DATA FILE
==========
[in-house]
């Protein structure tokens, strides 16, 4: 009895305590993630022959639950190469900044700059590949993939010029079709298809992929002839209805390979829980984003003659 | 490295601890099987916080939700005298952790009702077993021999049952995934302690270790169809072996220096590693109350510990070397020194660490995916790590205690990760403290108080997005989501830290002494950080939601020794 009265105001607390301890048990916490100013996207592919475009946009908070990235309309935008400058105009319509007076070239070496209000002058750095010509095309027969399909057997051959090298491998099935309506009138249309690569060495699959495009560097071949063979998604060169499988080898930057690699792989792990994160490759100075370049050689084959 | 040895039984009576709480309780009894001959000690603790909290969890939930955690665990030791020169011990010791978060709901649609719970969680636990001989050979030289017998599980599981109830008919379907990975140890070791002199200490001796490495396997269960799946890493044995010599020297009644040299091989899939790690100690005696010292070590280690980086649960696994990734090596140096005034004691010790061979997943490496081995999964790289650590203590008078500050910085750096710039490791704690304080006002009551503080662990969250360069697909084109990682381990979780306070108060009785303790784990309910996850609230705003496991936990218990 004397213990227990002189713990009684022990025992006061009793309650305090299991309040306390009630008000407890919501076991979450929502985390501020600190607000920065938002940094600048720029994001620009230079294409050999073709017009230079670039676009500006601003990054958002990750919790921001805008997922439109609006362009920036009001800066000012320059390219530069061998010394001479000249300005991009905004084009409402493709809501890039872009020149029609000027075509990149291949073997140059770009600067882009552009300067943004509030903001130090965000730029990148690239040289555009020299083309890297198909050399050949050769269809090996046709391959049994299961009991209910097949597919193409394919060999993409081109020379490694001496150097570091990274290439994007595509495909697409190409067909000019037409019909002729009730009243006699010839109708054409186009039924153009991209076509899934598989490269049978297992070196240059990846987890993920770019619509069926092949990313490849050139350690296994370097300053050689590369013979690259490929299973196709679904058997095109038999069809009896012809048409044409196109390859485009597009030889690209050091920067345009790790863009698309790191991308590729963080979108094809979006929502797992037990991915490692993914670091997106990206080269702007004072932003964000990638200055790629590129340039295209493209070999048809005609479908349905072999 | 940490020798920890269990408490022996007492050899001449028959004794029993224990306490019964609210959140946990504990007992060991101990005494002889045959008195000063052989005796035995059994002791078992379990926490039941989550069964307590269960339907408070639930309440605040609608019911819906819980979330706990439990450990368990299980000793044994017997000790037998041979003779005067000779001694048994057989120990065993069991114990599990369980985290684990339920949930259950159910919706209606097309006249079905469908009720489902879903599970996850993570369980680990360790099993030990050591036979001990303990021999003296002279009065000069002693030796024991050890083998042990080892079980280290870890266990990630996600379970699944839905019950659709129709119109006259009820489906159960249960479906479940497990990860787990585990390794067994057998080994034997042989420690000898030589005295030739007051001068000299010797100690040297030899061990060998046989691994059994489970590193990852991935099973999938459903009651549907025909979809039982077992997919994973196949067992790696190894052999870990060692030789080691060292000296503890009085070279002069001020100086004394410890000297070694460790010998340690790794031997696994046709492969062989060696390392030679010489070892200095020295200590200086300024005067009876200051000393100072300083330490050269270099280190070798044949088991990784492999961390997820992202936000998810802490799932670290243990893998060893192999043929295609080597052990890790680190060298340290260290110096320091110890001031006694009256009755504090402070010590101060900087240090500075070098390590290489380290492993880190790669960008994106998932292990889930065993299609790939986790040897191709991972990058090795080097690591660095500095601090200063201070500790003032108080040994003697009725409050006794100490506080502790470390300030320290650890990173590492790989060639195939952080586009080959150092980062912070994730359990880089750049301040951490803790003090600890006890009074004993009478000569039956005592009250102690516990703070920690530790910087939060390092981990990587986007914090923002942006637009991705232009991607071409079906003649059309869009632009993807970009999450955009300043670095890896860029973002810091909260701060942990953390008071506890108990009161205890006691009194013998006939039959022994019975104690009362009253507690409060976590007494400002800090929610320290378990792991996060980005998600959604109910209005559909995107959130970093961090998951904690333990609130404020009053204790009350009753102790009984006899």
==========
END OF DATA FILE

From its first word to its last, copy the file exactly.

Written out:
[in-house]
């Protein structure tokens, strides 16, 4: 009895305590993630022959639950190469900044700059590949993939010029079709298809992929002839209805390979829980984003003659 | 490295601890099987916080939700005298952790009702077993021999049952995934302690270790169809072996220096590693109350510990070397020194660490995916790590205690990760403290108080997005989501830290002494950080939601020794 009265105001607390301890048990916490100013996207592919475009946009908070990235309309935008400058105009319509007076070239070496209000002058750095010509095309027969399909057997051959090298491998099935309506009138249309690569060495699959495009560097071949063979998604060169499988080898930057690699792989792990994160490759100075370049050689084959 | 040895039984009576709480309780009894001959000690603790909290969890939930955690665990030791020169011990010791978060709901649609719970969680636990001989050979030289017998599980599981109830008919379907990975140890070791002199200490001796490495396997269960799946890493044995010599020297009644040299091989899939790690100690005696010292070590280690980086649960696994990734090596140096005034004691010790061979997943490496081995999964790289650590203590008078500050910085750096710039490791704690304080006002009551503080662990969250360069697909084109990682381990979780306070108060009785303790784990309910996850609230705003496991936990218990 004397213990227990002189713990009684022990025992006061009793309650305090299991309040306390009630008000407890919501076991979450929502985390501020600190607000920065938002940094600048720029994001620009230079294409050999073709017009230079670039676009500006601003990054958002990750919790921001805008997922439109609006362009920036009001800066000012320059390219530069061998010394001479000249300005991009905004084009409402493709809501890039872009020149029609000027075509990149291949073997140059770009600067882009552009300067943004509030903001130090965000730029990148690239040289555009020299083309890297198909050399050949050769269809090996046709391959049994299961009991209910097949597919193409394919060999993409081109020379490694001496150097570091990274290439994007595509495909697409190409067909000019037409019909002729009730009243006699010839109708054409186009039924153009991209076509899934598989490269049978297992070196240059990846987890993920770019619509069926092949990313490849050139350690296994370097300053050689590369013979690259490929299973196709679904058997095109038999069809009896012809048409044409196109390859485009597009030889690209050091920067345009790790863009698309790191991308590729963080979108094809979006929502797992037990991915490692993914670091997106990206080269702007004072932003964000990638200055790629590129340039295209493209070999048809005609479908349905072999 | 940490020798920890269990408490022996007492050899001449028959004794029993224990306490019964609210959140946990504990007992060991101990005494002889045959008195000063052989005796035995059994002791078992379990926490039941989550069964307590269960339907408070639930309440605040609608019911819906819980979330706990439990450990368990299980000793044994017997000790037998041979003779005067000779001694048994057989120990065993069991114990599990369980985290684990339920949930259950159910919706209606097309006249079905469908009720489902879903599970996850993570369980680990360790099993030990050591036979001990303990021999003296002279009065000069002693030796024991050890083998042990080892079980280290870890266990990630996600379970699944839905019950659709129709119109006259009820489906159960249960479906479940497990990860787990585990390794067994057998080994034997042989420690000898030589005295030739007051001068000299010797100690040297030899061990060998046989691994059994489970590193990852991935099973999938459903009651549907025909979809039982077992997919994973196949067992790696190894052999870990060692030789080691060292000296503890009085070279002069001020100086004394410890000297070694460790010998340690790794031997696994046709492969062989060696390392030679010489070892200095020295200590200086300024005067009876200051000393100072300083330490050269270099280190070798044949088991990784492999961390997820992202936000998810802490799932670290243990893998060893192999043929295609080597052990890790680190060298340290260290110096320091110890001031006694009256009755504090402070010590101060900087240090500075070098390590290489380290492993880190790669960008994106998932292990889930065993299609790939986790040897191709991972990058090795080097690591660095500095601090200063201070500790003032108080040994003697009725409050006794100490506080502790470390300030320290650890990173590492790989060639195939952080586009080959150092980062912070994730359990880089750049301040951490803790003090600890006890009074004993009478000569039956005592009250102690516990703070920690530790910087939060390092981990990587986007914090923002942006637009991705232009991607071409079906003649059309869009632009993807970009999450955009300043670095890896860029973002810091909260701060942990953390008071506890108990009161205890006691009194013998006939039959022994019975104690009362009253507690409060976590007494400002800090929610320290378990792991996060980005998600959604109910209005559909995107959130970093961090998951904690333990609130404020009053204790009350009753102790009984006899």